Critics lock horns in English wine row

29 June, 2007

This writer was referred to in two places in your issue of June 15 on the subject of English wine and I beg leave to respond in kind.

Firstly, the difference between myself and Tim Atkin, who wrote at length on my alleged vinous Anglophobe shortcomings, is that he is not an impartial, unbiased critic so his views are valueless. I am wholly without partiality where any wine is concerned and I judge English wine as I do Chilean, Australian or Bulgarian.

Mr Atkin, in a shocking compromise of his position as a consumer wine writer, is forced to say congenial things about English wine because not to do so would damage the International Wine Competition (sic) of which he is a co-chairman. He really should do the decent thing and resign from the Observer. Indeed, if that newspaper had understood the notion of conflicts of interest in this context I have no doubt it would replace him with an untainted wine critic.

I also rebut his suggestion that my views on English wine are formed in order to seek publicity. I attend wine tastings. I taste the wines. I rate them (the only critic who does so on a value-for-money basis). I rate most - not all - English wines very low both as value-for-money acquisitions and as deliciously contrived liquid artefacts.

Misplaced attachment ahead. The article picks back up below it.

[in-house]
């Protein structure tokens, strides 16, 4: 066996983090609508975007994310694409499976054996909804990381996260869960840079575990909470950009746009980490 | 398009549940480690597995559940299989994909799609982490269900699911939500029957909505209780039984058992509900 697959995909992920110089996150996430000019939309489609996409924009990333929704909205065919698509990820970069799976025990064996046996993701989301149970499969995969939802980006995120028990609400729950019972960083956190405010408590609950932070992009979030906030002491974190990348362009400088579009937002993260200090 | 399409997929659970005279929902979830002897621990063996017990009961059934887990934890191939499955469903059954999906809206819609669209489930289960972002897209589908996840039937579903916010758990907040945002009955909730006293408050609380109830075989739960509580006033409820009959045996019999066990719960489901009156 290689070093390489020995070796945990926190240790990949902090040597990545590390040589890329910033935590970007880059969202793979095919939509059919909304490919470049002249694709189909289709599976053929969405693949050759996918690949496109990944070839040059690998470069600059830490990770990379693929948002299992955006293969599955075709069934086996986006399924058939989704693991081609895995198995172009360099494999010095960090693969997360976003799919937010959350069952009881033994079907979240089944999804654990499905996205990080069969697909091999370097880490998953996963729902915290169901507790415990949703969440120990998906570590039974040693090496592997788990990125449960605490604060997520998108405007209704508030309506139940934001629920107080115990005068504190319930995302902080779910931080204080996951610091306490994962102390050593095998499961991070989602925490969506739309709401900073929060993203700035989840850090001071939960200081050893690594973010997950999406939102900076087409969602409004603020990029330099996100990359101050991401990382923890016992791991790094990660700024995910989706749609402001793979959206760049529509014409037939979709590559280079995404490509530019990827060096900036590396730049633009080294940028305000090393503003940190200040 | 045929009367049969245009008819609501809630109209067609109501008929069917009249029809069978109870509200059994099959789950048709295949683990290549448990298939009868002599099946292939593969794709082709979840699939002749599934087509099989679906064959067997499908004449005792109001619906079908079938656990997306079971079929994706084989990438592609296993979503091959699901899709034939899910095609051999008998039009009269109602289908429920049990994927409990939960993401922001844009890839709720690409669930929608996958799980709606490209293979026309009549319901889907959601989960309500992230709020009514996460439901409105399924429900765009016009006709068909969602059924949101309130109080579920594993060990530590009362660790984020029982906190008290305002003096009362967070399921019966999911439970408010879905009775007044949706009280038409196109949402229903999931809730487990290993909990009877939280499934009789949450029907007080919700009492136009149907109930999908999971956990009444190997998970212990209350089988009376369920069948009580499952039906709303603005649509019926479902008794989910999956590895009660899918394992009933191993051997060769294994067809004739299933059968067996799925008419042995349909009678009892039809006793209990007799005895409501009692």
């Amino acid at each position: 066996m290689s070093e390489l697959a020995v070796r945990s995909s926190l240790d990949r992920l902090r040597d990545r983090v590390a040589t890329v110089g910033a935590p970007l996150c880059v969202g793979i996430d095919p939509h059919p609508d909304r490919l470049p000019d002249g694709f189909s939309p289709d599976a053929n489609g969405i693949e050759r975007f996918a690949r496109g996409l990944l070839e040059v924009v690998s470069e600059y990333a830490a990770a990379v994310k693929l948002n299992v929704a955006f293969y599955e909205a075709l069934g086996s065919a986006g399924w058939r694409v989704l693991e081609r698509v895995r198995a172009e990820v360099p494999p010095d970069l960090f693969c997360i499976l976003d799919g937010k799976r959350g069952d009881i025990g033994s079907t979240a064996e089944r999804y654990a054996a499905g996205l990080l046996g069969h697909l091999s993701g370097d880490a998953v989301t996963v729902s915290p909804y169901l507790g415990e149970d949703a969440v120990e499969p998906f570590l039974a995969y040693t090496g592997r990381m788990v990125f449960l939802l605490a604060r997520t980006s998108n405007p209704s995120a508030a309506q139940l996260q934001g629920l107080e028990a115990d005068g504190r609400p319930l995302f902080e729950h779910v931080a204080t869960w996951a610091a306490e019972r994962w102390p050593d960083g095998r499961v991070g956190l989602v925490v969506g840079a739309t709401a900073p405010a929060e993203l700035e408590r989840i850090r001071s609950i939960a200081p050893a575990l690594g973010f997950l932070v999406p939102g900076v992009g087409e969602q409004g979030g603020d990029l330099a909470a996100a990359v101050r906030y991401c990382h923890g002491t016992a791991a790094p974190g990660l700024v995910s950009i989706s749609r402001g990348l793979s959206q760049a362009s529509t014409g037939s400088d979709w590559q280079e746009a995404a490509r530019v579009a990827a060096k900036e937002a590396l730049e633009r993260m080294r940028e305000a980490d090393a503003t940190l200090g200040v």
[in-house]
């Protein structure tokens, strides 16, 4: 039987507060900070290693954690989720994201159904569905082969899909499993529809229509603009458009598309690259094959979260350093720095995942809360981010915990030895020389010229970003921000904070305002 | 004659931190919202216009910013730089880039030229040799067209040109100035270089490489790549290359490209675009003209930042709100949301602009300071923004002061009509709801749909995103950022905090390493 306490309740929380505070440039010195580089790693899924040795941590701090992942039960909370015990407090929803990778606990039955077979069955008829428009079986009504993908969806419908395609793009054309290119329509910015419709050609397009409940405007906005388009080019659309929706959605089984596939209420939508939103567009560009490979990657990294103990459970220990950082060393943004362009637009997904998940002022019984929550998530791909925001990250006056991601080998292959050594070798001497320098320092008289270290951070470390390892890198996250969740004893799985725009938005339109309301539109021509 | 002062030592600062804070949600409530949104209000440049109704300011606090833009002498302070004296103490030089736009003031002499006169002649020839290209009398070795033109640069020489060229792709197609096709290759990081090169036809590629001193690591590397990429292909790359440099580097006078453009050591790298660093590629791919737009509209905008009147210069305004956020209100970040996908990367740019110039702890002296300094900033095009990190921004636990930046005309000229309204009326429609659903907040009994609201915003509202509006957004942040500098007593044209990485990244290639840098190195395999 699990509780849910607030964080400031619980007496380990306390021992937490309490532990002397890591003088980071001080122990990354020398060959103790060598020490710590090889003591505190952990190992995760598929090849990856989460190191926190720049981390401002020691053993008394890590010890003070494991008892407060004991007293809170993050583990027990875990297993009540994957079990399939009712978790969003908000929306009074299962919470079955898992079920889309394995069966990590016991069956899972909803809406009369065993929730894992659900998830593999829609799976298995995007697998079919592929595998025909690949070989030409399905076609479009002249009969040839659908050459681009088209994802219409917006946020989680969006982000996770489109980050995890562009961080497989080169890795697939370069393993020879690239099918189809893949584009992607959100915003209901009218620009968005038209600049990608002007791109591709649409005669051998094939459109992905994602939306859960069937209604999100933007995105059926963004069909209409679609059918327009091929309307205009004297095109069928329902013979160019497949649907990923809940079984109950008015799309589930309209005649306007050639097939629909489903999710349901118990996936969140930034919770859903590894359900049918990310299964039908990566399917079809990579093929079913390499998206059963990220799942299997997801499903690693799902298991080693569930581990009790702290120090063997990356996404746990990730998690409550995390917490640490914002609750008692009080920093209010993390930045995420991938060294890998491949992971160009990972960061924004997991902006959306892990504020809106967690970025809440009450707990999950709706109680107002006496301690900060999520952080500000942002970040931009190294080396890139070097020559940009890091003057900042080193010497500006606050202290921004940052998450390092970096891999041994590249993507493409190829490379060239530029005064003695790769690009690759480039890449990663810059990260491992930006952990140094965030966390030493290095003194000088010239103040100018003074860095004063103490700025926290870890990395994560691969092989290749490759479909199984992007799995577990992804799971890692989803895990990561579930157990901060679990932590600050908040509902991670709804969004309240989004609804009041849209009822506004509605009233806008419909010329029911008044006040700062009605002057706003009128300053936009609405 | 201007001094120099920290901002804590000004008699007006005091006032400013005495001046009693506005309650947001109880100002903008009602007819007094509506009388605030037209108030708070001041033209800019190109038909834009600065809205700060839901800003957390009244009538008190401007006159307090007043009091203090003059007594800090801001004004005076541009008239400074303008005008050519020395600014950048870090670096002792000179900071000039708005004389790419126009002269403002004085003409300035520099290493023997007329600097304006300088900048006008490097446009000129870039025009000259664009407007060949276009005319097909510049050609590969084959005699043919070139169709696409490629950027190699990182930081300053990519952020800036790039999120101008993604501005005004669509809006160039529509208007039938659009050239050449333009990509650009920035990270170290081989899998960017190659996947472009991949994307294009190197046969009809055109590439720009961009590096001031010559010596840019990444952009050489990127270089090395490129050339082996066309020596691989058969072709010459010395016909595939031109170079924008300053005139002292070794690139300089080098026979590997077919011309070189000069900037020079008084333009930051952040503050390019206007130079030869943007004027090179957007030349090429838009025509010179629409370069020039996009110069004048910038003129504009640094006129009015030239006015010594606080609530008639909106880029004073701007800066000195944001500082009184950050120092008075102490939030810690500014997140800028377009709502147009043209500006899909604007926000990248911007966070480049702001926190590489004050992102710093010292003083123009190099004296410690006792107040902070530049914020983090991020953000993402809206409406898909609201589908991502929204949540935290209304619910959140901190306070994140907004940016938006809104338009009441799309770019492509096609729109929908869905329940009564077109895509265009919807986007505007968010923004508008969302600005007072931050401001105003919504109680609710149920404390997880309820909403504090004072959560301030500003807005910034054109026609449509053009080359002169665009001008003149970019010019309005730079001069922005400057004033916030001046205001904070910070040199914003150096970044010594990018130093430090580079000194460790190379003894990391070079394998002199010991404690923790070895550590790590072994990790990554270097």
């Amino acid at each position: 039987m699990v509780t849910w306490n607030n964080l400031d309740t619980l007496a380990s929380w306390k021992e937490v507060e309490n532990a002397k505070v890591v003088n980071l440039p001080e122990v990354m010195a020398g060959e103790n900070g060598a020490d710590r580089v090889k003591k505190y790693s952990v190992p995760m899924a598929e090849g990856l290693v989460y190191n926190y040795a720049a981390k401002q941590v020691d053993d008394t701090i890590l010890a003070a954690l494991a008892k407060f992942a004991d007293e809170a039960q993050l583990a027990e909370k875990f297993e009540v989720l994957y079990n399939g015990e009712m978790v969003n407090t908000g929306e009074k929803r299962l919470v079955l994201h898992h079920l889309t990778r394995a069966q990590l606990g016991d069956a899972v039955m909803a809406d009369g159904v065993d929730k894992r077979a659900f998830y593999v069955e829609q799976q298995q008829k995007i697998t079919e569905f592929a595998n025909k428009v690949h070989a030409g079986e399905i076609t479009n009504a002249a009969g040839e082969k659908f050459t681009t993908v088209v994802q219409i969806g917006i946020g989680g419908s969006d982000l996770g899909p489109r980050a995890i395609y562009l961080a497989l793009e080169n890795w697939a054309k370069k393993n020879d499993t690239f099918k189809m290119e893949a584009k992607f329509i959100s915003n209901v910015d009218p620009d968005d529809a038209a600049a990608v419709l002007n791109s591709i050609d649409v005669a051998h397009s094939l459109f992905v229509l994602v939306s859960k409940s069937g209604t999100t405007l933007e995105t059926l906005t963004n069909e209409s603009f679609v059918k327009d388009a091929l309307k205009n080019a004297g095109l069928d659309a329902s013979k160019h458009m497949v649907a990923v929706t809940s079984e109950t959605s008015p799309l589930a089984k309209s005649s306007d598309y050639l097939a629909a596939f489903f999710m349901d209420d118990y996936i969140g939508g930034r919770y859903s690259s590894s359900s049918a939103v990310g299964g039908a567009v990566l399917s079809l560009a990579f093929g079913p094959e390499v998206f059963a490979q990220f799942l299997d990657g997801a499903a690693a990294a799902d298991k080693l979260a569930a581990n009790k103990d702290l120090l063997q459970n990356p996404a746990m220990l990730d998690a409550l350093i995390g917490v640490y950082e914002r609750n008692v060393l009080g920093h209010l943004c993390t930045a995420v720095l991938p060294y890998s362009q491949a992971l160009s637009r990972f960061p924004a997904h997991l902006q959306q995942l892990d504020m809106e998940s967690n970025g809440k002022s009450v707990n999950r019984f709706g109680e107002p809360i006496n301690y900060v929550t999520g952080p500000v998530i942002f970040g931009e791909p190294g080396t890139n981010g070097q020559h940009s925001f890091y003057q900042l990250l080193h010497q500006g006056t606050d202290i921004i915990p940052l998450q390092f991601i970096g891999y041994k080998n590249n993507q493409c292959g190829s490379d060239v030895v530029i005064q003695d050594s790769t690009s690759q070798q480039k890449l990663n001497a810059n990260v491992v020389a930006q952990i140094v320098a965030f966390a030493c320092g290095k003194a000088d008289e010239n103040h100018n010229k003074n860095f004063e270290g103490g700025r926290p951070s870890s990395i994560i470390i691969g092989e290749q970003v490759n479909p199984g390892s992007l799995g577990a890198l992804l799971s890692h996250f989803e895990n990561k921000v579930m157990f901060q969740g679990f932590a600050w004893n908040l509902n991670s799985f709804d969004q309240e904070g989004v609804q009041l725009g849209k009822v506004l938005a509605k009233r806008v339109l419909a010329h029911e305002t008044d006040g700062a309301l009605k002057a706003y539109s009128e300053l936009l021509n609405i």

Justin Howard-Sneyd, Waitrose's wine buying manager, describes me as "like King Canute" in that "the tide of opinion" is against me. I am delighted to be spoken of in the same breath as this great monarch who, rather than having any tide of opinion against him, was revered as all-powerful.

The only reason he entered the waves and commanded them to retreat was to prove to the world that his power was limited. A lesson for every wine critic was old Canute, not least your ethically screwed-up, hopelessly hypocritical Mr Atkin.

Malcolm Gluck

Atkin responds

There is no conflict of interest between my co-chairmanship of the International Wine Challenge and my work as a consumer journalist. I am paid a competitive per diem rate for my work, but I have no financial stake in the IWC's success. All I do is taste wines to the best of my ability, seeking to reward excellence and guide consumers towards better bottles. I am proud to be part of a fantastic team.

The IWC judges wines blind. No one is put under pressure to give medals to "mediocre wines", or any wine for that matter. The people who judge at the IWC do so honestly and professionally. Despite Mr Gluck's claim that he is "plagued with invitations to become a judge at this Challenge" he hasn't been invited since 1999. Readers of OLN might wish to ask themselves why.

Mr Gluck is welcome to his views on English wine. I don't happen to share them, but that is by the by. Nor do I feel constrained to say "congenial things" about English wines because of my connection with the IWC. Anyone who knows me will appreciate that I always describe wines as I see (and taste) them.

Tim Atkin MW

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